A few people have asked me what it’s like to move from Australia to Sweden to do this job for Saab Automobile. The obvious answer for a Saab nut like me is that it’s a dream come true! The more considered answer, however, is that there’s a lot of things to adjust to and a lot of local ‘stuff’ to get your head around.
For example, what do you do when you get on a bus for the first time only to find out they don’t sell tickets on the bus? Get off and walk?
Thankfully, I have a Malin and was spared that ignoble experience. What’s a Malin, I hear you ask? Malin is a colleague at Saab, a Trollhattan local, and she’s made the whole experience of settling in at Saab much easier. She’s been there for 20 years and has worked, it seems, in just about every division within the company. I like to joke that she knows where the bodies are buried. Seriously, if you’re coming to work at Saab, get a Malin. She’s the reason I know you have to buy a bus ticket from the ticket office in Trollhattan (or elsewhere) before you get on the bus system because the drivers aren’t allowed to carry any cash.
If you ever move to somewhere new, there are always things like that to consider. You have to learn how the place works. You need to know how much can you draw from an ATM at any one time (which is important if you’re living outside the Swedish banking system). You need to know how the supermarket checkout works. You need to know how to dispose of your trash properly at a McDonalds (true!). You need to know the right-hand rule when you’re driving on side streets. You need to know what sort of identity documents you will need in order to buy a car, rent a flat, get an internet connection – all of which I’m doing next week.
There’s a lot to get used to. Thankfully, Sweden’s a very nice place to have to adjust to and the English-speaking world should feel grateful that the Swedes are very well educated when it comes to our rather complex language. There are all sorts of little traditions and customs in place. Like Fika, for instance, perhaps one of the most important customs of them all (it’s coffee and cake). You have to learn these things as you go along.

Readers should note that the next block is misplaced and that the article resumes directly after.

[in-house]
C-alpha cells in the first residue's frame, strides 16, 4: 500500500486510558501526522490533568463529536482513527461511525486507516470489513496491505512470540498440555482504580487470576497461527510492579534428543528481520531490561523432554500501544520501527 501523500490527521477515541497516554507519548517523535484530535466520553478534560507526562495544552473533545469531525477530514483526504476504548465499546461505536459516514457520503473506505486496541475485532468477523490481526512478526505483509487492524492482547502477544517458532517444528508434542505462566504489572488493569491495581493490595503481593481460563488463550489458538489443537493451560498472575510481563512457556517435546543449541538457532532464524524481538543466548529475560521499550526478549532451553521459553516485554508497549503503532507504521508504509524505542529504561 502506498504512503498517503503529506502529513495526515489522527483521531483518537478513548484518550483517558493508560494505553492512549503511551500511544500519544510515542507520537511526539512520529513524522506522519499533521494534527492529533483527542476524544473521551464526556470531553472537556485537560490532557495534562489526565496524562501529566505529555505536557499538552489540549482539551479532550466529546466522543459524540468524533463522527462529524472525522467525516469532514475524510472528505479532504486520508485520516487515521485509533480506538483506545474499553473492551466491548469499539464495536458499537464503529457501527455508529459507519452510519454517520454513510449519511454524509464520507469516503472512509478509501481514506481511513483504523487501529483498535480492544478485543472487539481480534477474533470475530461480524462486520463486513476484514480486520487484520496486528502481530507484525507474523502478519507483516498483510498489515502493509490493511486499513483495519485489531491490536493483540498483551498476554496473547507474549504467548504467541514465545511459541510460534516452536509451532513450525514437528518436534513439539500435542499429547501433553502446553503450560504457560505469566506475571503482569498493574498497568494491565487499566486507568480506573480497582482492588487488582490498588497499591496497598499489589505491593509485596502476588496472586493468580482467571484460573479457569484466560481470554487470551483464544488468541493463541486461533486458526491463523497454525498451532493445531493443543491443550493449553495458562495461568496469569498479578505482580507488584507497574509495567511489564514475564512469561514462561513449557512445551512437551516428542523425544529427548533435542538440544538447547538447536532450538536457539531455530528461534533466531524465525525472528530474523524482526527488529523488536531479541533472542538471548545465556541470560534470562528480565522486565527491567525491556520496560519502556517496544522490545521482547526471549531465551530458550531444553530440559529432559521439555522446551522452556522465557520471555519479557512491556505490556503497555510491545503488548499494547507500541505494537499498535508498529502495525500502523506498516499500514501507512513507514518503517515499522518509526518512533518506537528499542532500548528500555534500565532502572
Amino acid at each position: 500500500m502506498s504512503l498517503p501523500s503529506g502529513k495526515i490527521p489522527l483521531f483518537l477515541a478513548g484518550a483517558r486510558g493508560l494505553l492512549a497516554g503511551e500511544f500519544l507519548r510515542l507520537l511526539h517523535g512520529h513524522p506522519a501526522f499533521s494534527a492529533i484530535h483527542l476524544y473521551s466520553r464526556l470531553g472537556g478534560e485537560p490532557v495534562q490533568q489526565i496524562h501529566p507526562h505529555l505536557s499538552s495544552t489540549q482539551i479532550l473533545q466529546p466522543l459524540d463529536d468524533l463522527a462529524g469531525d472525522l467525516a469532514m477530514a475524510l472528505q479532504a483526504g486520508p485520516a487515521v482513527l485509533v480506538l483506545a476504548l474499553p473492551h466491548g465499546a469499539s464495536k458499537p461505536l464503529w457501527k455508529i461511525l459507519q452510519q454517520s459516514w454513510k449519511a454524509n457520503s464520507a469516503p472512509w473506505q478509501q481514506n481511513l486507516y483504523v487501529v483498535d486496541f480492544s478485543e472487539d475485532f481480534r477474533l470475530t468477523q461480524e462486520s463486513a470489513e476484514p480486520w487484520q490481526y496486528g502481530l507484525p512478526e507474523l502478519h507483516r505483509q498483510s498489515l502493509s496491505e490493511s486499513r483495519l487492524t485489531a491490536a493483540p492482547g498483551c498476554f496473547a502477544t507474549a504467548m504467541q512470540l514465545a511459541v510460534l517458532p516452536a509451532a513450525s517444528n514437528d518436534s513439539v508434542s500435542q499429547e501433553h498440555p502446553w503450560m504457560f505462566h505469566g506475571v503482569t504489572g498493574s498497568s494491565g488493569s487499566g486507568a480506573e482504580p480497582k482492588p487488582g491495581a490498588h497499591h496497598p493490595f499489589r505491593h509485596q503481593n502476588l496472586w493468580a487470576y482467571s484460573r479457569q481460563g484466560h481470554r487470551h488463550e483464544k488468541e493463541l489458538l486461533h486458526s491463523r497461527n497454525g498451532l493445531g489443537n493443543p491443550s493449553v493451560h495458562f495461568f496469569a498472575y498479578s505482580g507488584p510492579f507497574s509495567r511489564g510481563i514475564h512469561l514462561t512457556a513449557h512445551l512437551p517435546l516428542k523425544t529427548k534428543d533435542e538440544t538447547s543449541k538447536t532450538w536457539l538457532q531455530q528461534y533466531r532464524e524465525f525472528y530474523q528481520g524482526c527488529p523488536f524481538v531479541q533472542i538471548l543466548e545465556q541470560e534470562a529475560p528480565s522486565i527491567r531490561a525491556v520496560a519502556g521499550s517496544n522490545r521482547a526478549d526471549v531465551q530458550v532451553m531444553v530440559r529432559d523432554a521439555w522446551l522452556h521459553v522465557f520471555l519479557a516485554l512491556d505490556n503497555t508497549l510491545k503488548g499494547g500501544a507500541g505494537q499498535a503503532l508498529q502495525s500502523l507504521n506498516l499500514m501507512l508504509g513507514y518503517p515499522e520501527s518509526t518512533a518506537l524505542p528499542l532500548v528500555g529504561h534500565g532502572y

I’ve written a little on this site already about my need to get some wheels. I absolutely love to drive and it makes me crazy when I’m immobile due to the lack of an accessible vehicle.
I’m pleased to say that that particular problem may be behind me. This weekend I’m going to take a look at a classic Saab and hopefully, all going well, I’ll buy it. That’ll be the car I’ll use to tootle around Trollhattan for the summer, though I might be wise/merciful to put it away and get something more modern for the winter months as they arrive nearer to the end of the year.
Some have already guessed as to which car I’m looking at. I won’t put it up on this site until the purchase is confirmed, but suffice to say that it’s something I expected to look at in some ways, and something completely unexpected in others. The car is 40 years old, for starters, which is some small cause for concern. I’m assured that it runs like clockwork and hopefully the five-hour drive I’ll have to Trollhattan this weekend will confirm that. But if you see a large, poorly dressed and tired looking guy with a little old Saab by the side of the road this weekend then please stop to help 🙂
The end of that drive should see me back in Trollhattan, where I’ll pick up the keys to my new rental apartment. Organising that has been an experience, too. Most of the rentals around town are managed by corporate agencies that own the entire building. In Australia, you might deal with a realtor, but the properties are usually privately owned. In Sweden, you get an internet ad with the basics of the property and maybe one generic photo. In Australia, you’ll get a photo of each room, as well as the surrounds. It’s just a different feel, I guess.
It’s going to be great to get my own place, though. I’m looking forward to some more regular living – just the little things that are more difficult to do when you’re living in a hotel. Simple things like having the facilities to wash your own clothes, and storing food so that you can do something as trivial as making a sandwich. It won’t be home, of course, but it’ll be a space I can live in and work in, and that’s important.
On another topic……
Of course it continues to weigh heavily upon everyone that Saab is still sorting out the solution to its current financial situation. The pieces are all in place, however there is still some red tape involved in getting things moving. The noises are very encouraging, however, and I can only hope that the various outlets that have been so active in covering Saab’s difficulties can find reasons to report its recovery with equal vigor.
I’ll repeat what I’ve said before – there is way too much good stuff going on at Saab, and way too many people interested in being part of that journey, for this company to do anything but continue to grow.
We are working incredibly hard to plan and execute the future for Saab and the best part is, we’ve got the cars to pull it off. The initial feedback on the Saab 9-4x test drive in Washington this week is evidence enough of that and soon we’ll have the 9-5 SportCombi to add to that. The Saab 9-3 Griffin is going to prove itself nicely, too, I think, with that direct injection engine from the 9-5 up front (and just wait until you hear what I’ve been hearing about the Hirsch version).
I’m heading back to Sweden this weekend and it’s going to be a very exciting little chapter in the story of Inside Saab, and hopefully a great time for Saab Automobile as well.